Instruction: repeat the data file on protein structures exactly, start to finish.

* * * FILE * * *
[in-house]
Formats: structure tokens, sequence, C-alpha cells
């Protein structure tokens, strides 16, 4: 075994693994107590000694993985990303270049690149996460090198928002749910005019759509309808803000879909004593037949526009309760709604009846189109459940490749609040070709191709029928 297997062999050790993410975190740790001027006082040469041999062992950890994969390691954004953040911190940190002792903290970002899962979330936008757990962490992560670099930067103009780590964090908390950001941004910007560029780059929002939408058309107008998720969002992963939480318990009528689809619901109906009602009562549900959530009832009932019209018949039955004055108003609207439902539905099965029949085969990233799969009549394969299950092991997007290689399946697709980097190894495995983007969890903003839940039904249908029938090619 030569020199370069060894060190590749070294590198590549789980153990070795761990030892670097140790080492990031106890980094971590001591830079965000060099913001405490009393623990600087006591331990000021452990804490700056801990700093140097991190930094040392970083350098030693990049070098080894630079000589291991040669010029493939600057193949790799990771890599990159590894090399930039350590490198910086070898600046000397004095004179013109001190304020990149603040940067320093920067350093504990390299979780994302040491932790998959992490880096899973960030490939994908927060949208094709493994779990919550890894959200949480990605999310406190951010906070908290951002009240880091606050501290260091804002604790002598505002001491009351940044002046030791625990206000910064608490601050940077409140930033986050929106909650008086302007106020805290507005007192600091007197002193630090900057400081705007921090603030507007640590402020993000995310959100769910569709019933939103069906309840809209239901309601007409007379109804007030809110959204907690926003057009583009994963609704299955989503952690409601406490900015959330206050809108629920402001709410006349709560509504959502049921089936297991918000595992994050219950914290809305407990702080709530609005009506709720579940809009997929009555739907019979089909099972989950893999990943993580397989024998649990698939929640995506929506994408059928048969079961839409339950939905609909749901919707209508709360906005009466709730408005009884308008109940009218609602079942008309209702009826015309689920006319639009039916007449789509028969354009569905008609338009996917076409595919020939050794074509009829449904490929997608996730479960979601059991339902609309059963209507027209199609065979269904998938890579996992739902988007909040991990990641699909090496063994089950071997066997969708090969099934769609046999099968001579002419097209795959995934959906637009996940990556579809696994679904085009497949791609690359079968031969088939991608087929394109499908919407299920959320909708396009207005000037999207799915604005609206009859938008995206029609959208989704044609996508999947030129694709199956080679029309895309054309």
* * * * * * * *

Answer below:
[in-house]
Formats: structure tokens, sequence, C-alpha cells
């Protein structure tokens, strides 16, 4: 075994693994107590000694993985990303270049690149996460090198928002749910005019759509309808803000879909004593037949526009309760709604009846189109459940490749609040070709191709029928 297997062999050790993410975190740790001027006082040469041999062992950890994969390691954004953040911190940190002792903290970002899962979330936008757990962490992560670099930067103009780590964090908390950001941004910007560029780059929002939408058309107008998720969002992963939480318990009528689809619901109906009602009562549900959530009832009932019209018949039955004055108003609207439902539905099965029949085969990233799969009549394969299950092991997007290689399946697709980097190894495995983007969890903003839940039904249908029938090619 030569020199370069060894060190590749070294590198590549789980153990070795761990030892670097140790080492990031106890980094971590001591830079965000060099913001405490009393623990600087006591331990000021452990804490700056801990700093140097991190930094040392970083350098030693990049070098080894630079000589291991040669010029493939600057193949790799990771890599990159590894090399930039350590490198910086070898600046000397004095004179013109001190304020990149603040940067320093920067350093504990390299979780994302040491932790998959992490880096899973960030490939994908927060949208094709493994779990919550890894959200949480990605999310406190951010906070908290951002009240880091606050501290260091804002604790002598505002001491009351940044002046030791625990206000910064608490601050940077409140930033986050929106909650008086302007106020805290507005007192600091007197002193630090900057400081705007921090603030507007640590402020993000995310959100769910569709019933939103069906309840809209239901309601007409007379109804007030809110959204907690926003057009583009994963609704299955989503952690409601406490900015959330206050809108629920402001709410006349709560509504959502049921089936297991918000595992994050219950914290809305407990702080709530609005009506709720579940809009997929009555739907019979089909099972989950893999990943993580397989024998649990698939929640995506929506994408059928048969079961839409339950939905609909749901919707209508709360906005009466709730408005009884308008109940009218609602079942008309209702009826015309689920006319639009039916007449789509028969354009569905008609338009996917076409595919020939050794074509009829449904490929997608996730479960979601059991339902609309059963209507027209199609065979269904998938890579996992739902988007909040991990990641699909090496063994089950071997066997969708090969099934769609046999099968001579002419097209795959995934959906637009996940990556579809696994679904085009497949791609690359079968031969088939991608087929394109499908919407299920959320909708396009207005000037999207799915604005609206009859938008995206029609959208989704044609996508999947030129694709199956080679029309895309054309």